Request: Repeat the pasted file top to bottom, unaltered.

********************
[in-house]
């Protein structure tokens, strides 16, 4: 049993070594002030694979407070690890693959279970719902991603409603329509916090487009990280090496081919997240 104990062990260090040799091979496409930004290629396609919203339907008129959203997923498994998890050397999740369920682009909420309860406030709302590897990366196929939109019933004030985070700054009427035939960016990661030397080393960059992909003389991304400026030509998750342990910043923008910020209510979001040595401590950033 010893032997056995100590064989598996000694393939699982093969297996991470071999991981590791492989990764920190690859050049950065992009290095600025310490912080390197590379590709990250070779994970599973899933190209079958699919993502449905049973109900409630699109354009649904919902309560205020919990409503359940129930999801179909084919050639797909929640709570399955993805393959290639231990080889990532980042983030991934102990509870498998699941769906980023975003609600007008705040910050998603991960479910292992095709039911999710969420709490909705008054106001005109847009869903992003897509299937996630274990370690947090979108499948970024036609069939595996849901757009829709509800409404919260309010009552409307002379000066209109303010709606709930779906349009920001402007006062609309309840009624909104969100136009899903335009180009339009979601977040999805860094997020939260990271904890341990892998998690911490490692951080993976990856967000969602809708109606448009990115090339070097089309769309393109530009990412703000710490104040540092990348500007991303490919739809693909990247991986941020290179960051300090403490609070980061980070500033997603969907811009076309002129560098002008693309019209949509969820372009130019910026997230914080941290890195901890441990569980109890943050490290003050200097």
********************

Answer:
[in-house]
């Protein structure tokens, strides 16, 4: 049993070594002030694979407070690890693959279970719902991603409603329509916090487009990280090496081919997240 104990062990260090040799091979496409930004290629396609919203339907008129959203997923498994998890050397999740369920682009909420309860406030709302590897990366196929939109019933004030985070700054009427035939960016990661030397080393960059992909003389991304400026030509998750342990910043923008910020209510979001040595401590950033 010893032997056995100590064989598996000694393939699982093969297996991470071999991981590791492989990764920190690859050049950065992009290095600025310490912080390197590379590709990250070779994970599973899933190209079958699919993502449905049973109900409630699109354009649904919902309560205020919990409503359940129930999801179909084919050639797909929640709570399955993805393959290639231990080889990532980042983030991934102990509870498998699941769906980023975003609600007008705040910050998603991960479910292992095709039911999710969420709490909705008054106001005109847009869903992003897509299937996630274990370690947090979108499948970024036609069939595996849901757009829709509800409404919260309010009552409307002379000066209109303010709606709930779906349009920001402007006062609309309840009624909104969100136009899903335009180009339009979601977040999805860094997020939260990271904890341990892998998690911490490692951080993976990856967000969602809708109606448009990115090339070097089309769309393109530009990412703000710490104040540092990348500007991303490919739809693909990247991986941020290179960051300090403490609070980061980070500033997603969907811009076309002129560098002008693309019209949509969820372009130019910026997230914080941290890195901890441990569980109890943050490290003050200097």